Unearthing gems: Top charity shop treasure revealed

Every day charity shops are handed vital donations from the public to sell in their stories and online.

But while many of these donations sell for a few pounds occasionally generous supporters offer rare treasure for a charity to sell and benefit from.

Earlier this month one of the most high-profile donations emerged, when staff at the British Heart Foundation (BHF)’s Sutton Coldfield shop were handed a Beatles album.

But this was not any record by the fab four. This rare copy of their 1968 White Album was one of the first versions of the record and one of only 10,000 copies in existence with a rare misprint, making them highly sought after by fans.

The mono album also contained original inserts, a fold out poster and four colour prints of the band and was then listed for auction with ebay to maximise its promotion globally and attract as many fans as possible.

It more than doubled its original listing of £999 and eventually sold for £2,350.

“High-value items like this allow us to continue to carry out our lifesaving research and make a difference to the 7.6 million people living with heart and circulatory diseases in the UK,” said BHF head of retail online Richard Pallier.

This sale shows the importance to charity shops of being able to value and spot rare treasure, from jewellery and clothing to books and records.

Here we detail some of the other lucrative charity shop donations in recent years.

Give Me Do

The BHF’s recent White Album sale is not the first time the Liverpool band has helped out the charity. Four years ago, a rare copy of the band’s debut single Love Me Do, worth £4,000, was donated to its store in Midhurst in West Sussex.

As well as being an original seven-inch demo of the track it also contained a misspelling of Paul MacCartney’s surname as McArtney.

Such was the rarity of the 1962 release, which was one of only 250 copies, it eventually sold for £9,400.

Rare album almost sells for £1.99

But sometimes the true value of a rare record is not spotted immediately. Six years ago the shelves of Oxfam’s charity shop in Thornbury in South Gloucester included an album by renowned cellist, the late Jacqueline Du Pre that was on sale for £1.99.

Luckily it remained on the shelf for months unsold as volunteers discovered it was an extremely rare album by du Pre worth £2,000, that was eventually sold online.

Cartier Watch...

Jewellery can be another money-spinning source of treasure for charities to earn from.

Earlier this year the BHF discovered its highest ever valued online sale item when a Cartier watch, worth almost £10,000, was discovered in a bag of donations handed in by a supporter at the charity’s shop in Hounslow, London.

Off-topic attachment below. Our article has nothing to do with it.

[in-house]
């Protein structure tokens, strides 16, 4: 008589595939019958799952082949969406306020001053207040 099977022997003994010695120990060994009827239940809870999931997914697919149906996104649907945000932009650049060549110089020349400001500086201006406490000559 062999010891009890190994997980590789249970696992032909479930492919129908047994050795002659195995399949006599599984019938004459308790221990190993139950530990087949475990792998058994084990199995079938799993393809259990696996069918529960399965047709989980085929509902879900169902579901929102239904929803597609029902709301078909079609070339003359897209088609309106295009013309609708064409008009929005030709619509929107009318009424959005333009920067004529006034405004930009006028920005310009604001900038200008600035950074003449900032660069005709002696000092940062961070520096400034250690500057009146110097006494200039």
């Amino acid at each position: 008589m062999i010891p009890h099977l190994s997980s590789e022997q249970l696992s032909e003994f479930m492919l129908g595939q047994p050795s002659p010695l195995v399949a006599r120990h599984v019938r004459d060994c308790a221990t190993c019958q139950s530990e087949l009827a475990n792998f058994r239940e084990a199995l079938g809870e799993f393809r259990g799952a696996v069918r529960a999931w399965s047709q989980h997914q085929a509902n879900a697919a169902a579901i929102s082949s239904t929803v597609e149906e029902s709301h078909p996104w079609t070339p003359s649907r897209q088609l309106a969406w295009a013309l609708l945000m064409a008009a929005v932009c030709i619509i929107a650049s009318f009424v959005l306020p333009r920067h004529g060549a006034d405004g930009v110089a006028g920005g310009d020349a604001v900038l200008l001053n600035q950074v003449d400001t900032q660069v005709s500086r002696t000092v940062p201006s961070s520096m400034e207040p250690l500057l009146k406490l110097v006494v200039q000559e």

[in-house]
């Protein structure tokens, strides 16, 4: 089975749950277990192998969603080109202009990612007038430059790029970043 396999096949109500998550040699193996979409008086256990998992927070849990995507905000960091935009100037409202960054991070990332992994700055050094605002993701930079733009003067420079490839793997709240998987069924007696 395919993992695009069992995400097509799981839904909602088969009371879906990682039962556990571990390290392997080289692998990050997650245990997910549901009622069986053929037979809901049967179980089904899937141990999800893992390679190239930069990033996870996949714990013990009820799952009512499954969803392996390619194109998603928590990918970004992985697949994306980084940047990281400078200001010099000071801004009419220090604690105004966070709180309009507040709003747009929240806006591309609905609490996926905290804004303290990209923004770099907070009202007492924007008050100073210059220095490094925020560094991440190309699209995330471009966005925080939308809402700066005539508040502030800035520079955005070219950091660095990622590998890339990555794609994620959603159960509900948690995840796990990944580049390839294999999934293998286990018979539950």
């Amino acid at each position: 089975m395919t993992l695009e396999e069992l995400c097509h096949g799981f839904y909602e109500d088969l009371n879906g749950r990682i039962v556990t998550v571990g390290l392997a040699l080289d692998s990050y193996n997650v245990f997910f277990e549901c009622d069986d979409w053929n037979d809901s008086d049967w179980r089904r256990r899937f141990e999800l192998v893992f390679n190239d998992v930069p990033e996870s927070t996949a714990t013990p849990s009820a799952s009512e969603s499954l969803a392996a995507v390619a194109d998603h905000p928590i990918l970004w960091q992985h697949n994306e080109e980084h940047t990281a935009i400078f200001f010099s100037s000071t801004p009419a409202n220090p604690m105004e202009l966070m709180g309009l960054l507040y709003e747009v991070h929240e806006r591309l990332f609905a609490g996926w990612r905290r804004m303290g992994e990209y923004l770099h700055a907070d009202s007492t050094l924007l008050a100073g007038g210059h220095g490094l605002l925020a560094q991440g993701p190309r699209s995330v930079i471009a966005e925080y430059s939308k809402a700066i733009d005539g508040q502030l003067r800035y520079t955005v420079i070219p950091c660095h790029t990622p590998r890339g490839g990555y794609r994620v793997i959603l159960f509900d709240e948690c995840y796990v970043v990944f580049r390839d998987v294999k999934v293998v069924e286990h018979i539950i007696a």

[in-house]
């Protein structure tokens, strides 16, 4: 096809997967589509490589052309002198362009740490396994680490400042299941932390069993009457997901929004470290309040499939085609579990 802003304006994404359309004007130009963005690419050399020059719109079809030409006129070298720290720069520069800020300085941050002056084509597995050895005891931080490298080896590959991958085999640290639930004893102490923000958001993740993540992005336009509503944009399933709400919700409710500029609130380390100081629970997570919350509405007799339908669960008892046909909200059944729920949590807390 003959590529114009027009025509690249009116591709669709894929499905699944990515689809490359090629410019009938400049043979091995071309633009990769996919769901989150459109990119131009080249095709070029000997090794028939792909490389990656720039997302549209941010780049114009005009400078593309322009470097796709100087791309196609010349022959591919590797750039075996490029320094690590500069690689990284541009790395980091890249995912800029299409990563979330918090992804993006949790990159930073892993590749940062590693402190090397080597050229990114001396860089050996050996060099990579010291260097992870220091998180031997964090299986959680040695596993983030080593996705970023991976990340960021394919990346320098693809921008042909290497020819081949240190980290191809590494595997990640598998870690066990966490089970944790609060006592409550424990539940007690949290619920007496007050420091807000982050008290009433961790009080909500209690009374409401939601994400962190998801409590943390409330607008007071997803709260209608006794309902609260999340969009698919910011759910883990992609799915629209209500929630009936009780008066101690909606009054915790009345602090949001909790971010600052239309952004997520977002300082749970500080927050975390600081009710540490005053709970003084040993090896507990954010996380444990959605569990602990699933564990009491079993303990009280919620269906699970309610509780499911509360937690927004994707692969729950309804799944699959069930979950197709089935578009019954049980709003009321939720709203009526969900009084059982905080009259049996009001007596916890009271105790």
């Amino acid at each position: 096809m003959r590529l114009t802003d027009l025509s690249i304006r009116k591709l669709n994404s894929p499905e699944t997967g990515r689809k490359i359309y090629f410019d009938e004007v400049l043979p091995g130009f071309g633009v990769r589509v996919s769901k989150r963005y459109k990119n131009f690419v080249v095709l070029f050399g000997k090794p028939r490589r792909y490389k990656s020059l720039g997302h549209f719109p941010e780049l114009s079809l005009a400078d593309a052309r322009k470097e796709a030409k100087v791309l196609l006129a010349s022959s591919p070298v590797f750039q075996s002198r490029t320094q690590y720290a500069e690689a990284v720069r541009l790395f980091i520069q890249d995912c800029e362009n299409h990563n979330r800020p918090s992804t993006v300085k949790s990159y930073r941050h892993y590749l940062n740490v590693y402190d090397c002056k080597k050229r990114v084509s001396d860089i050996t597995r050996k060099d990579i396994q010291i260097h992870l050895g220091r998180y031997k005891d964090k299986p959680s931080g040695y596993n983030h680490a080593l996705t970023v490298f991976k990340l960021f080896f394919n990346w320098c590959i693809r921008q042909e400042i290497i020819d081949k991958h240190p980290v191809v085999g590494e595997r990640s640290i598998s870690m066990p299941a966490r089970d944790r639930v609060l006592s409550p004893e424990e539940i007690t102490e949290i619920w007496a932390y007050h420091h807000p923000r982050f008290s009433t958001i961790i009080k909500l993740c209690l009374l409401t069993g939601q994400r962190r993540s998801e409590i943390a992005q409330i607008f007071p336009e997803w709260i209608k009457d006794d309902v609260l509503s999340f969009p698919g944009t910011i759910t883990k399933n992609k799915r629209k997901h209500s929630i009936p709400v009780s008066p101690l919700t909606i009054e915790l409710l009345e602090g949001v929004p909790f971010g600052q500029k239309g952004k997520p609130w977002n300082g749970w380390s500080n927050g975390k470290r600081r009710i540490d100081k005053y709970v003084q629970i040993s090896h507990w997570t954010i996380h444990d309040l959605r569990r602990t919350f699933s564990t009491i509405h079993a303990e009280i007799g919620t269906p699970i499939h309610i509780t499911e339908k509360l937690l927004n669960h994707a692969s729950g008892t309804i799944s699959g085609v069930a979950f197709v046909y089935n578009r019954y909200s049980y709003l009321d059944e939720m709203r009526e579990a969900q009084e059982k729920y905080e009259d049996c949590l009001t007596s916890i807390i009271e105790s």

After being verified by the charity it was placed for sale on eBay and sold for £9,766.66.

“When you consider the average value of an item donated to a charity shop is less than five pounds , finding a Cartier watch is like striking gold and winning the lottery at the same time, said Kama Villiers, enterprise customer success manager at Shopiago, BHF’s online shipping partner which listed the item.

..and Bracelet

Three years ago a similarly valued Cartier breacelet was donated to Scottish charity Sight Action. The item was donated to its base in Inverness after the charity asked local people to donate unloved jewellery

“Looking online, at first we thought it was worth hundreds not thousands but, new, it is worth £10,000 and this one, while second hand, hasn’t a scratch on it,” the charity’s executive manager Gillian Mitchell told local media at the time.

Down the Rabbit Hole

Charity books are full of fantastic cheap books to buy but sometimes editions handed in can be worth huge sums.

For example, in May this year a rare French first edition of Alice in Wonderland, which was donated to Oxfam’s books and music shop in Stirling, raised £3,000 for the charity.

This book was a French first edition of the iconic book that was donated to the shop before Christmas 2022. Its value was further enhanced as it was inscribed by the author Lewis Carrol to one of the children he photographed next to his inspiration for the book, Alice Liddell.

The book was bought by a specialist dealer who visited the shop.

Collectable Ulysees

Another notable expensive charity shop read emerged last year when a rare 1936 edition of James Joyce’s Ulysses was donated to a Tenovus Cancer Care’s shop in Cardiff.

It was going to be sold for £1 but after investigation about its true cost it was valued at £800 at auction.

The book was numbered 766 out of 900 and was decorated in gilt with a Homeric bow, in reference to Homer’s Odyssey, the influence of the book. It also contained two 1946 court summons which were being used as bookmarks.

“I discovered this special edition in relatively good condition amongst a pile of Thomas Hardy books donated from a gentleman we’d not seen in the shop before and none of us knew,” said shop volunteer Françoise Curtis.

“My role as a volunteer is to sort through the books donated to us and fill the shelves with a variety of different genres. I have a real love of books, have done since a child, and when I saw this Ulysses edition, I knew I’d stumbled on a real gem – I’ve been treating it with kid gloves ever since.

You’re worth a fortune, Harry

Another notable rare book to be donated to a charity shop last year was in Harrogate, when a first edition of Harry Potter and the Philosopher’s Stone was handed in to Oxfam’s store in the North Yorkshire town.

Luckily the store’s manager notiched that it had a rare different quote at the bottom of the front cover and also contained some typos. It was later sold at auction for £4,000.

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